If last night's excellent Canadiens win over the hateful Flyers had a flavour, it would be sweet and sour. While it was great fun to see the Habs spend a good part of the evening in control of the game, and the score going in their favour, it was crushing to watch player after player leave the ice with injuries. Young Brendan Gallagher epitomized both the sweet and the sour tastes of the night. First, he lasered a shot off a gorgeous setup by Max Pacioretty for his fifth goal of the season. Then, he lay stunned on the ice after a late hit by Luke Schenn concussed him and forced him to the quiet room.
The predictable anger of Habs fans in the wake of silence from the league office about the play is turning into equally predictable calls for a heavyweight enforcer. Fans, convinced there's little justice to be had (and after Pacioretty's near paralyzing by Zdeno Chara two years ago didn't even draw a penalty, paranoia perhaps isn't totally unwarranted) from officials or the NHL brass, believe it's time the team bought into a policy of vigilante justice.
While it's great to think some behemoth in the lineup would be delivering vengeance with the swiftness of the Archangel Michael's fiery sword, the reality is one goon isn't going to make a noticeable difference. John Scott, who seems to be the goon-du-jour among those who yearn for a fighter, could have been on the ice last night when Schenn hit Gallagher, and he would have had one option. He'd have had to challenge Schenn. Schenn, not being a pussy, would have accepted. Scott would probably have beaten Schenn's ass, dusted it off and handed it back to him. In the end, the Habs would have had to kill the instigator penalty and Gallagher would still be concussed. If Scott were on the bench when it happened, then what would he have done? Attacked Schenn on the next shift? Same result, except he'd have opened the door to a possible suspension. Perhaps he should have nailed a smaller Flyers player in an eye-for-an-eye move? Again, penalty, suspension and no cure for Gallagher. I won't even mention the Georges Laraque experiment any further.
A heavyweight in the lineup might deter the more cowardly players in the league, but the problem is, we're not seeing a revival of the old Broadstreet Bullies here. We're witnessing a hockey culture that has rewarded these men for the euphemistic "finishing their checks"...translation: plastering the opponent into the boards...since they were little boys. Having to, maybe, fight a big guy on the other team afterwards is hardly going to reverse behaviour ingrained in these guys from childhood.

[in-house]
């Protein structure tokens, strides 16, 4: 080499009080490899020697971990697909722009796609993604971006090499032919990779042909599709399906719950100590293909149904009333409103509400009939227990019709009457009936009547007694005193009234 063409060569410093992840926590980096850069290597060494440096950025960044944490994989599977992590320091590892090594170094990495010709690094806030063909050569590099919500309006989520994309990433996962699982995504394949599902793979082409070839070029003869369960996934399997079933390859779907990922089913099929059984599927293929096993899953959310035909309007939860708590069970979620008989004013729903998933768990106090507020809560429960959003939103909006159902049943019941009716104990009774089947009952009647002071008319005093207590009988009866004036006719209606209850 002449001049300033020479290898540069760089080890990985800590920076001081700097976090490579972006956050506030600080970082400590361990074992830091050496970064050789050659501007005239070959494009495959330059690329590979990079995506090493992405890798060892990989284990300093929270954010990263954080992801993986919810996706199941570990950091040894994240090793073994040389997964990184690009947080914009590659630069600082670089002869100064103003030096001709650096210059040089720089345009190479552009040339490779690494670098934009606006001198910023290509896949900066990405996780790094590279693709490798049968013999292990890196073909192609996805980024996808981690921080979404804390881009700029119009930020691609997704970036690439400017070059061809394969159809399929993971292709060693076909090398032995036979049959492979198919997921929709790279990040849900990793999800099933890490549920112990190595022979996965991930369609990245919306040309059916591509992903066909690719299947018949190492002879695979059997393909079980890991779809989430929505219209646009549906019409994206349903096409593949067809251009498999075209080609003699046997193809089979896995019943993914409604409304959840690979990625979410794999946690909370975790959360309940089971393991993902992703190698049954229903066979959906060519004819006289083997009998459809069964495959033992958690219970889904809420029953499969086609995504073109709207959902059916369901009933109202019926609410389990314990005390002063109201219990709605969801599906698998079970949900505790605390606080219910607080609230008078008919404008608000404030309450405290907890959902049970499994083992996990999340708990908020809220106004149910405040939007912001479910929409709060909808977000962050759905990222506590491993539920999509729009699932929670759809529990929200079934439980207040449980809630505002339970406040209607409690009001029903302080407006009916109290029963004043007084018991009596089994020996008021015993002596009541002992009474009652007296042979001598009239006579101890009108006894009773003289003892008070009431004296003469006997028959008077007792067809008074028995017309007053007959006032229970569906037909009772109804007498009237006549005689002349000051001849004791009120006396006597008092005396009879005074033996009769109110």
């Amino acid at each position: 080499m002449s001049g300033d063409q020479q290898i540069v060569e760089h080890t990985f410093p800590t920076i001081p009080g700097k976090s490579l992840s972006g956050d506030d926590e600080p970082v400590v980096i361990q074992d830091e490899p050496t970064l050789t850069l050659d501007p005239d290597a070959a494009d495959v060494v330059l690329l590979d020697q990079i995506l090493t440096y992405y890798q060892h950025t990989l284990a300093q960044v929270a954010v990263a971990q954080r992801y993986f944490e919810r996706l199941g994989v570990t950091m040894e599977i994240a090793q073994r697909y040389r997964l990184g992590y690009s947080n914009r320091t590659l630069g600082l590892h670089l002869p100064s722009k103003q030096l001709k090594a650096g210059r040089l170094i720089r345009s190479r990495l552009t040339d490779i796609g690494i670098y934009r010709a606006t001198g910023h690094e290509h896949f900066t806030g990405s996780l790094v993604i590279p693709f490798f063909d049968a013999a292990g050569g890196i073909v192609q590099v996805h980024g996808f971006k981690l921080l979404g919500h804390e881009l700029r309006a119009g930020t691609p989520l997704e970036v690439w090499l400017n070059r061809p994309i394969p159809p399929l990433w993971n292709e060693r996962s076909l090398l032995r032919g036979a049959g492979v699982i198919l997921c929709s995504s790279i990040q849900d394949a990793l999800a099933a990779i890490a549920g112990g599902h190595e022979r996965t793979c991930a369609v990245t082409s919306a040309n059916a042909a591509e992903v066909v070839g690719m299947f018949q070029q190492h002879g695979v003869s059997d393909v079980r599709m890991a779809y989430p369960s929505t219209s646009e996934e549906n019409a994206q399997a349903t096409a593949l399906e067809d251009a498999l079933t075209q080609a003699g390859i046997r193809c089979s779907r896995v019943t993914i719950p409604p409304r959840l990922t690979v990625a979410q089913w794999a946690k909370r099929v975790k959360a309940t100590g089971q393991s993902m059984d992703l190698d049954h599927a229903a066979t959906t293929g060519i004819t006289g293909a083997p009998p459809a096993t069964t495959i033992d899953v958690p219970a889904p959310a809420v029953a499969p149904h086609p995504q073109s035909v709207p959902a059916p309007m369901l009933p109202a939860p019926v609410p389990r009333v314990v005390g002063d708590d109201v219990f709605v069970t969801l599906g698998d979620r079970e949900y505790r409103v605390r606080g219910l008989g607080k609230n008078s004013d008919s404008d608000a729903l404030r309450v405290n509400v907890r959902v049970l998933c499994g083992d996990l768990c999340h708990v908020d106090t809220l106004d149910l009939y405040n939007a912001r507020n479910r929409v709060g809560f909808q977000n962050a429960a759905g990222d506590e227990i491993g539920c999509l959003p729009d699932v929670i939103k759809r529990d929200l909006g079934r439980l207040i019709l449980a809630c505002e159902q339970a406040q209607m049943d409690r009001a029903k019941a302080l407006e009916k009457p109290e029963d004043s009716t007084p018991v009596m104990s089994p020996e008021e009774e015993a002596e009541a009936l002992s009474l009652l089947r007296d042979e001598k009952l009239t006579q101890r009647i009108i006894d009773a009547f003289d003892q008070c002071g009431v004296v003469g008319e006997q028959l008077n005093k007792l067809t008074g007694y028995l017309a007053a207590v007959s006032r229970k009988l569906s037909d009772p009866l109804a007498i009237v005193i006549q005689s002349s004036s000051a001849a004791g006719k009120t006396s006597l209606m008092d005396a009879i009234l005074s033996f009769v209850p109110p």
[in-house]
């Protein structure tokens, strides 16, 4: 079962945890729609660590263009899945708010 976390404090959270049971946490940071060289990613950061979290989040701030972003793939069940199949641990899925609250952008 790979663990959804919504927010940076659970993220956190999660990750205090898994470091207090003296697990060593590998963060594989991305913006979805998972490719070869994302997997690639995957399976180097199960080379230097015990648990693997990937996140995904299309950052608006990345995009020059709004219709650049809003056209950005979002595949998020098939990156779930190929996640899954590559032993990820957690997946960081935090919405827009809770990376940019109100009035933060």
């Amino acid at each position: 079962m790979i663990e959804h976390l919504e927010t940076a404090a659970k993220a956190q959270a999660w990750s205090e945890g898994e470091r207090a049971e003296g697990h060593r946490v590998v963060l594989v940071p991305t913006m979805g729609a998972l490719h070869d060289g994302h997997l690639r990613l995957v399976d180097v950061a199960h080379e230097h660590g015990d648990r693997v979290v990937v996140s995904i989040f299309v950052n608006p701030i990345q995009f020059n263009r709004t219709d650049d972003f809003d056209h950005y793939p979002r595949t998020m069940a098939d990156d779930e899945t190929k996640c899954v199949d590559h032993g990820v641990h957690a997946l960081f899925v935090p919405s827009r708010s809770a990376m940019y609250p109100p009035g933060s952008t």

The Canadiens have a lot of skill in their lineup. If they had a Scott or a Parros, there would be very little opportunity to play the guy. Right now, the fourth line gets around 10-12 minutes of ice time per game. There are very few goons who can contribute actual hockey skill for that much of the game. And if they're not able to keep up, they're on the bench, which throws off the balance between the lines.
The Habs approach is one of team toughness. They have proven this year that they will avenge a teammate when it's needed. We've seen guys like David Desharnais stand up to bigger opponents in defence of P.K.Subban. They know they have each other's backs. If every player in the lineup contributes something, the Canadiens will be fine. They don't have to be a team full of lumberjacks. They just have to stick together.
The bigger problem facing them as a skilled team is the league's continued ambivalence when it comes to policing the reckless hits like the one that felled Gallagher. Bringing in a goon isn't going to make Brendan Shanahan (a terrible disappointment as league cop after his promising first few weeks) sit up and say, "Hey, that fight right after Brendan Gallagher got concussed sure makes me want to suspend Schenn." The league and the game of hockey itself needs to go back to basics and teach young men learning just learning about hitting, when and how to do it properly. The exposure of guys like Gallagher to guys like Schenn isn't something a goon can fix. It's become endemic and it's hockey's biggest problem right now. It's very interesting that Alexei Emelin, who currently stands second in the league in number of hits, can deliver some monster body shots, but rarely, if ever, targets the head or shoulders of his opponents. It's also worth noting that he trained in the Russian system, which does not emphasize the value in removing the other guy's head from his shoulders as a routine tactic.
So today, as we savour the sweet from last night's game, and pucker at the sour, know that hiring somebody to beat up the bullies won't change the fate of the Gallaghers of the world. There are just too many bullies, and the rules of the game definitely don't favour the goons or the teams that hire them.